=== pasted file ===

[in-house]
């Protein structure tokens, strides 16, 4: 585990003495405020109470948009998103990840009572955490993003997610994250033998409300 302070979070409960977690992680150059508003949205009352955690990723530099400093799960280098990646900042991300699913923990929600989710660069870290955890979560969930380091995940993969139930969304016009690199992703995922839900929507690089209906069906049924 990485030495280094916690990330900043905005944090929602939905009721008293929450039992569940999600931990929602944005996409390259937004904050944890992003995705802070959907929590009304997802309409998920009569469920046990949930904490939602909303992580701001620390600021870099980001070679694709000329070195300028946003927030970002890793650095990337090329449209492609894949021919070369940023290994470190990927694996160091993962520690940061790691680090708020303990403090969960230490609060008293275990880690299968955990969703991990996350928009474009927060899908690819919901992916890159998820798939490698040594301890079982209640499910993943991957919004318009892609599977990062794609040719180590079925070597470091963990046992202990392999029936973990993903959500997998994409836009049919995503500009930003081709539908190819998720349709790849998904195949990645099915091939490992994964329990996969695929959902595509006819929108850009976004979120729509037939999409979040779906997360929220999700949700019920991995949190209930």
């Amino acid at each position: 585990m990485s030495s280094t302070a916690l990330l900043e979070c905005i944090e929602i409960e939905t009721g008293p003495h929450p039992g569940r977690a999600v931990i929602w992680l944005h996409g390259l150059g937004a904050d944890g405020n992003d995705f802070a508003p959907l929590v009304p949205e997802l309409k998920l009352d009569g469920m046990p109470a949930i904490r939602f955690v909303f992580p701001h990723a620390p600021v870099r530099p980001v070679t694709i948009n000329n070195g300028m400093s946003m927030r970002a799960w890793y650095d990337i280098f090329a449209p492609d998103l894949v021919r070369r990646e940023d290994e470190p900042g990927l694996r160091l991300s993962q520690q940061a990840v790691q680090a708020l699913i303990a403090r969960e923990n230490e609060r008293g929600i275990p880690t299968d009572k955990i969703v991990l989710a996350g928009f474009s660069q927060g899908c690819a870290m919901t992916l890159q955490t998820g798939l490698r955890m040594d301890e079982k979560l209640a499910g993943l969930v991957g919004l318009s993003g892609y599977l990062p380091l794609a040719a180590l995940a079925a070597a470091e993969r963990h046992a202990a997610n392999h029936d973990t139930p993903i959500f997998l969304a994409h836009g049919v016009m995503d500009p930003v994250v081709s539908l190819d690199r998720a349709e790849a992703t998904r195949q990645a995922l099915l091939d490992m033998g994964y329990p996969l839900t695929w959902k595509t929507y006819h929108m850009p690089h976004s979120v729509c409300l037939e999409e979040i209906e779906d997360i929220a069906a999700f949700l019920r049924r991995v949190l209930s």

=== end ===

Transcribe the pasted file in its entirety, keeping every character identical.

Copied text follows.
[in-house]
């Protein structure tokens, strides 16, 4: 585990003495405020109470948009998103990840009572955490993003997610994250033998409300 302070979070409960977690992680150059508003949205009352955690990723530099400093799960280098990646900042991300699913923990929600989710660069870290955890979560969930380091995940993969139930969304016009690199992703995922839900929507690089209906069906049924 990485030495280094916690990330900043905005944090929602939905009721008293929450039992569940999600931990929602944005996409390259937004904050944890992003995705802070959907929590009304997802309409998920009569469920046990949930904490939602909303992580701001620390600021870099980001070679694709000329070195300028946003927030970002890793650095990337090329449209492609894949021919070369940023290994470190990927694996160091993962520690940061790691680090708020303990403090969960230490609060008293275990880690299968955990969703991990996350928009474009927060899908690819919901992916890159998820798939490698040594301890079982209640499910993943991957919004318009892609599977990062794609040719180590079925070597470091963990046992202990392999029936973990993903959500997998994409836009049919995503500009930003081709539908190819998720349709790849998904195949990645099915091939490992994964329990996969695929959902595509006819929108850009976004979120729509037939999409979040779906997360929220999700949700019920991995949190209930």
């Amino acid at each position: 585990m990485s030495s280094t302070a916690l990330l900043e979070c905005i944090e929602i409960e939905t009721g008293p003495h929450p039992g569940r977690a999600v931990i929602w992680l944005h996409g390259l150059g937004a904050d944890g405020n992003d995705f802070a508003p959907l929590v009304p949205e997802l309409k998920l009352d009569g469920m046990p109470a949930i904490r939602f955690v909303f992580p701001h990723a620390p600021v870099r530099p980001v070679t694709i948009n000329n070195g300028m400093s946003m927030r970002a799960w890793y650095d990337i280098f090329a449209p492609d998103l894949v021919r070369r990646e940023d290994e470190p900042g990927l694996r160091l991300s993962q520690q940061a990840v790691q680090a708020l699913i303990a403090r969960e923990n230490e609060r008293g929600i275990p880690t299968d009572k955990i969703v991990l989710a996350g928009f474009s660069q927060g899908c690819a870290m919901t992916l890159q955490t998820g798939l490698r955890m040594d301890e079982k979560l209640a499910g993943l969930v991957g919004l318009s993003g892609y599977l990062p380091l794609a040719a180590l995940a079925a070597a470091e993969r963990h046992a202990a997610n392999h029936d973990t139930p993903i959500f997998l969304a994409h836009g049919v016009m995503d500009p930003v994250v081709s539908l190819d690199r998720a349709e790849a992703t998904r195949q990645a995922l099915l091939d490992m033998g994964y329990p996969l839900t695929w959902k595509t929507y006819h929108m850009p690089h976004s979120v729509c409300l037939e999409e979040i209906e779906d997360i929220a069906a999700f949700l019920r049924r991995v949190l209930s």